BICKERING. Those policies weren't what most voters wanted. In the Sept. 5 elections, Klimmt's party scored 44.4% of the vote. Muller's CDU won 45.5%--enough to control the state Parliament. Apart from rejecting Klimmt's radicalism, Saarbrucken locals also voiced dissatisfaction with Schroder's zigzag course since taking office last year. First, his government rolled back measures that made it easier for small businesses to fire unwanted workers. Then, Schroder said he wanted to limit increases in pensions. Bickering broke out in the coalition, which includes the environmentalist Green Party, and Schroder's approval rating plunged. "The Red-Green coalition lost its sheen very quickly," says Volker Giersch, an economist who is deputy director of the Saarland Chamber of Commerce.

In the wake of the Saarland debacle Schroder seems to be keeping his nerve. He vows to press forward with unpopular budget cuts. In fact, the crisis may actually help muffle the SPD's left wing. They're likely to realize that party survival is at stake. "Certainly, some things should change," acknowledges Michael Riedel, district leader of the union that represents Saarland's miners. "When we make demands, we've also got to say how they're going to be financed."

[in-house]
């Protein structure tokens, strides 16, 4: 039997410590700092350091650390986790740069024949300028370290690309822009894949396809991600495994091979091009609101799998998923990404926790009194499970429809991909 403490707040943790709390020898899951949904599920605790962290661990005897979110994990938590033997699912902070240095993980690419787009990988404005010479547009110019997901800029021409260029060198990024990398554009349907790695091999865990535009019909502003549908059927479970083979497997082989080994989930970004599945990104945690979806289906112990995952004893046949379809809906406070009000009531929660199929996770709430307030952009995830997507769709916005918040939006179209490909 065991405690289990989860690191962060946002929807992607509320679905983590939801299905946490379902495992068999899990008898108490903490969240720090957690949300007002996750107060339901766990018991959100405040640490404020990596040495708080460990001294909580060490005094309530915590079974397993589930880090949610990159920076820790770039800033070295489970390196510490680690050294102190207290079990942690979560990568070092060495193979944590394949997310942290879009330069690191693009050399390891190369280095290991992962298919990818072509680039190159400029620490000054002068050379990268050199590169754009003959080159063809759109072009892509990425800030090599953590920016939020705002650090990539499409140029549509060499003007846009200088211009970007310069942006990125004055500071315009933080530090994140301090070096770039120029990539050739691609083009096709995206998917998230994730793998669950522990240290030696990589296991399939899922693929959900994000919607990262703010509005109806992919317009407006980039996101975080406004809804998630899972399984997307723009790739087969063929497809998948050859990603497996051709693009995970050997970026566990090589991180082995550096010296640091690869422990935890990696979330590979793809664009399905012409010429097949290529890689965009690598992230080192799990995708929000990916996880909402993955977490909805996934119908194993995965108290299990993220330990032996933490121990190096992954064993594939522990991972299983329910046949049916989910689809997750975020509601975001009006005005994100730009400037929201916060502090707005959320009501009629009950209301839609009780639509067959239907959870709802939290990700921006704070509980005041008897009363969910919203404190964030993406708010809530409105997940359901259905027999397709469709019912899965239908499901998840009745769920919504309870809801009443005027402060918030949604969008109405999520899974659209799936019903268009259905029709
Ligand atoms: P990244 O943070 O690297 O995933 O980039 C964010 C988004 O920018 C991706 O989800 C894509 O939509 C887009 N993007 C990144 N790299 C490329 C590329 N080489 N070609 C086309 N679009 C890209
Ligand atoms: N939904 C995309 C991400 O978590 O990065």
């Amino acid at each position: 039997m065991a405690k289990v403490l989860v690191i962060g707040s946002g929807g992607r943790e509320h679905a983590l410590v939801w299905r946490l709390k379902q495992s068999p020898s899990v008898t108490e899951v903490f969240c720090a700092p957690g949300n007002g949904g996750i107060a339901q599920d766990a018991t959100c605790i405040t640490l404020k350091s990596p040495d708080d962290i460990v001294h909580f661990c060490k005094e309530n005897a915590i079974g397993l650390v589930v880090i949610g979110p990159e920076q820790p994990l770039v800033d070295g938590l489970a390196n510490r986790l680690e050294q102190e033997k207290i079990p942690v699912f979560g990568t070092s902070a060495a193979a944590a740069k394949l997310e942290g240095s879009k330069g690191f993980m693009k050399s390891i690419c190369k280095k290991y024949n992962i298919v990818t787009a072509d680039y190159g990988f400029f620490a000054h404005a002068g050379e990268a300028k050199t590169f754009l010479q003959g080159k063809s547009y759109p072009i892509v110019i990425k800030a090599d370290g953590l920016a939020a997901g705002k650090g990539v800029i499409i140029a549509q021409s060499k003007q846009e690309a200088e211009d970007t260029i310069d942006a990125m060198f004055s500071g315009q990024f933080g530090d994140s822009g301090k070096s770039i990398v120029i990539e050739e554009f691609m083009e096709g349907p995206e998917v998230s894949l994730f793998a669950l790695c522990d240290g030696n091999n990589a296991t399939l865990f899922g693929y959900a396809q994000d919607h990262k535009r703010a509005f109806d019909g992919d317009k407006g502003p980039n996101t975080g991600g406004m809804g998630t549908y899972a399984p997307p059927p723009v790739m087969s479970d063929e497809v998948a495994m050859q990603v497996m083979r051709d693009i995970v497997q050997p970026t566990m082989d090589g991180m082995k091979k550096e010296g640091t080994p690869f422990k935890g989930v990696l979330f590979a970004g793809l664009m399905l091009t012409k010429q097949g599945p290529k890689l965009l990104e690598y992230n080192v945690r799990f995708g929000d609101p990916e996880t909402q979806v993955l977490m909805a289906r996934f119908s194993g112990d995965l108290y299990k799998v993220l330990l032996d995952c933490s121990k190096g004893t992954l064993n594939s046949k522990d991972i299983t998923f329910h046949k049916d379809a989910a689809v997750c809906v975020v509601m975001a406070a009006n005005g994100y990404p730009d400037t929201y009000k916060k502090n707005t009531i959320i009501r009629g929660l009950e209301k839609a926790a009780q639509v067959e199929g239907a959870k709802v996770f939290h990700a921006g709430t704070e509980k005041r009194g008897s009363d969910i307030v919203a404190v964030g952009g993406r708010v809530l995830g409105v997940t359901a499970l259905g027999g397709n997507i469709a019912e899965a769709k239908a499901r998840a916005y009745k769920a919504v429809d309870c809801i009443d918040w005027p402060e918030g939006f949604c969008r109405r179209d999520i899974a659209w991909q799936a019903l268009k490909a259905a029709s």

Schroder can also argue now that the SPD has no choice but to compromise with the CDU since the opposition can block major legislation in the upper house of Parliament. For example, the CDU wants tax cuts to provide more relief to midsize companies that have traditionally been the motor of the German economy. Schroder could agree to such a measure. "All the parties recognize that reform is needed," says Ulrich Beckmann, Deutsche Bank's co-head of euro-zone research. "I'm optimistic."

Still, the next few weeks are fraught with risk as Schroder faces state or local elections in states including Thuringia, North Rhine-Westphalia, and Saxony. Setbacks in Saarland and Brandenburg are a stern warning for Schroder and his followers. More defeats could dangerously weaken the SPD's ability to control legislation.

Most Germans treasure social stability and are famous for their conservative approach to money. Schroder needs to convince them that his reforms are consistent with those values. If not, his "New Middle" will be a lonely place.